• Turn down the oven to 230°C/450°F.
  • Bake for another 20 minutes until the bread is golden and crispy.
  • Take the bread out and put it on a wire rack to cool.
  • Reheat the oven to 260°C/500°F and bake the other bread.
  • That's how you make artisan sourdough bread.

Video

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  1. Christof Reply

    Love your content – I’ve been waiting for this updated recipe! 🙂

    Can I half the amounts in the recipe to only make one loaf of bread?

    Also I’ve always had trouble with my dough being too wet (with various recipes from the internet…) and not holding shape right from the very beginning. Might this be because my flour has a lower protein content (10 %) than recommended? Or should I knead it a little bit at the beginning to help it getting startet?

    • Wonderful <3

      You can use half of the amounts to make one bread.

      I’d recommend changing the hydration to a lower number. Maybe 65% or even 60%.

  2. QuentinB Reply

    Thanks for the tips Sune! Should I take my dough out of the fridge to rise to room temperature before putting in the oven? Or do I wait until after the oven is full heated for an hour, and then take the dough out of the fridge, then right into the oven?

    • I heat the oven. When it’s hot I take out the bread, score it and in the over in under 30 seconds 🙂

  3. Stefanie Reply

    When I score my loaf, I can see the bread deflating…..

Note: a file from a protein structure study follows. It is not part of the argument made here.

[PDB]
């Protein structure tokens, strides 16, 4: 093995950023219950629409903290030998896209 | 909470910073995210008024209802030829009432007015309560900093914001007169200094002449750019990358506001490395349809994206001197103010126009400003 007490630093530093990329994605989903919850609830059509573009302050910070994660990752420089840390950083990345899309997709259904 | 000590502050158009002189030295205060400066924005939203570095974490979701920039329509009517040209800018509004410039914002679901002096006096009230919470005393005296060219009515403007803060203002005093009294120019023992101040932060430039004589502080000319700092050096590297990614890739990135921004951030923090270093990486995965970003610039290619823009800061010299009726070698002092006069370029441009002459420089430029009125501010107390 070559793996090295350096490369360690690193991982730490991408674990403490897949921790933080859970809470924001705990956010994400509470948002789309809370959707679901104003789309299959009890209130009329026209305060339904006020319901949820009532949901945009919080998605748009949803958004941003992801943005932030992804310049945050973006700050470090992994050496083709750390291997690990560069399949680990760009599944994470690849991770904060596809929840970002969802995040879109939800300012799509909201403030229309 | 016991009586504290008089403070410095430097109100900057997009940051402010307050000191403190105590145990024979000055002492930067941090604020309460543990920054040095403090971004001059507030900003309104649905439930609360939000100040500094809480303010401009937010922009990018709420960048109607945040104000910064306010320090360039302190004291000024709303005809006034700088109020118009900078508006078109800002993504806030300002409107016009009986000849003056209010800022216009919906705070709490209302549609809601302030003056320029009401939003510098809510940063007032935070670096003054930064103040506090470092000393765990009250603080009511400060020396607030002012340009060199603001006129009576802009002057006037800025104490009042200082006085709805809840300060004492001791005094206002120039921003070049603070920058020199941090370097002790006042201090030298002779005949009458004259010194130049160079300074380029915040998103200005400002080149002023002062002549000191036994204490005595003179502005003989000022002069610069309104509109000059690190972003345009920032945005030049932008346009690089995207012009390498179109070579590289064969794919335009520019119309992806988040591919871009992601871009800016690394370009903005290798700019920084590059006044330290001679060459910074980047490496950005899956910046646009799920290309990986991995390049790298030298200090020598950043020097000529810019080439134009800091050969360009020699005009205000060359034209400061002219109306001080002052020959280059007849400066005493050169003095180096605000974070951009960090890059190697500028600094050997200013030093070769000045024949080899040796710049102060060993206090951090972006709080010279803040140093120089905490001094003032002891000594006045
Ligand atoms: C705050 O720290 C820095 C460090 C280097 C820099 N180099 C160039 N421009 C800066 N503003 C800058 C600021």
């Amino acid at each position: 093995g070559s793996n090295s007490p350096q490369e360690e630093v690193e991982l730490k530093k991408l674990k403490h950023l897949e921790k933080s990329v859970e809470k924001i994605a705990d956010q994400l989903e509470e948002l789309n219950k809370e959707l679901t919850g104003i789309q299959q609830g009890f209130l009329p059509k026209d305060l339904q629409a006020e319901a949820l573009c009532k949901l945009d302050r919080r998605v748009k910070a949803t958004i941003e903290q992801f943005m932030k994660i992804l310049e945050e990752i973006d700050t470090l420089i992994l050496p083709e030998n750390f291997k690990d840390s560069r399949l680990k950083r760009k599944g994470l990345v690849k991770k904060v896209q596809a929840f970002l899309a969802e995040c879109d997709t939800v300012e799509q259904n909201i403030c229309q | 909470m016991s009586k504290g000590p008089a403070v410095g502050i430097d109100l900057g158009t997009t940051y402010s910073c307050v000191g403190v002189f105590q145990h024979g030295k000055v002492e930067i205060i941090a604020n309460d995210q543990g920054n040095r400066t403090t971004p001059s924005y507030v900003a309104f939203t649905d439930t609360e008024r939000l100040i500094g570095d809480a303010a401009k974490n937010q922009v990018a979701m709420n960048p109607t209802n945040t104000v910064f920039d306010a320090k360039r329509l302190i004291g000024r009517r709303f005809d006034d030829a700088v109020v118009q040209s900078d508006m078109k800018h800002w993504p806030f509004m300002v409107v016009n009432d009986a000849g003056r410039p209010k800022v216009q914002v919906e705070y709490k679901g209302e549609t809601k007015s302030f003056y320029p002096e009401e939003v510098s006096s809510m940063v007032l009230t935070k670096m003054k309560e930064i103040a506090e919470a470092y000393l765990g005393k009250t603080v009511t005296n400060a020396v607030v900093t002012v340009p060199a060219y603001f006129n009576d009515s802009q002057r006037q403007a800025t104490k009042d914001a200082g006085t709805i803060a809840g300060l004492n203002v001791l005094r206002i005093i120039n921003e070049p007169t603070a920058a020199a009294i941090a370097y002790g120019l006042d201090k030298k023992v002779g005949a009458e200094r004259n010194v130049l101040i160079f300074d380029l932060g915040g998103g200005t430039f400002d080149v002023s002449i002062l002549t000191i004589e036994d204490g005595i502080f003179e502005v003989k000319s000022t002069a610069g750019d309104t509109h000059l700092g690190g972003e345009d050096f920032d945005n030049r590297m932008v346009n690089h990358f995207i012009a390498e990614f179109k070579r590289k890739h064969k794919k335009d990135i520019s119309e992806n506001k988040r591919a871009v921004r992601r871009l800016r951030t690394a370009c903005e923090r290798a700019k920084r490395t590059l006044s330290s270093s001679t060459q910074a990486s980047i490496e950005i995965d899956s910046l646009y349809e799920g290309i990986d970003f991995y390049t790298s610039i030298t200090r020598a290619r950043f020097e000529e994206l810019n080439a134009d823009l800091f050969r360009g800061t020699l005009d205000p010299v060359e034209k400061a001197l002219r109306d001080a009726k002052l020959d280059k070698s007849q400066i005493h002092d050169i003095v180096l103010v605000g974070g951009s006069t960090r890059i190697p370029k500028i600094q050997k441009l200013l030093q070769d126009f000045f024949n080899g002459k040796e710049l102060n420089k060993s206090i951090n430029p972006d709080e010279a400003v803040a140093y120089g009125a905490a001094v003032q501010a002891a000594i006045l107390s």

And, your loaf looks so much more firm than mine are, allowing you to score them more formally. Any idea what I am doing wrong? I followed the recipe exactly and was pleased with its progress. They also did not rise as much as yours in the fridge.

    • It sounds like you may have over proofed the dough before you shaped it. How did you measure the growth?

  4. Esmae Reply

    I’ve been looking for comprehensive instructions and recipe for friends I’m giving starter to. This article is so useful. Thanks Sune from New Zealand in the Spring!

  5. Cat Reply

    I am preparing to make my first sourdough loaf! When you say to feed the starter 1:3:3, are you saying that because the starter will sit overnight? If so, and I am planning to start my dough during the day, can I feed my starter 1:1:1 and use it when it peaks (around 4 hrs)? Thanks and love your videos!

    • I will usually find the proportion so that my starter will peak around when I plan to bake. So feed at night, get up at 5am and make dough. You don’t need to be super fussy about it.

  6. Jose Gallegos Reply

    Hi Sune! Great videos. Thank you for all the effort, after watching your videos I was finally able to achieve a sourdough bread that I could send pictures to my friends! LOL
    I have to say that my bread came out better with your previous recipe, not sure what happen there. Maybe the room temperature affected the stretch and fold process because it is getting colder here.

    Question, any idea on how to achieve a less hard bottom of the loaf? It makes it difficult to cut and eat sometimes.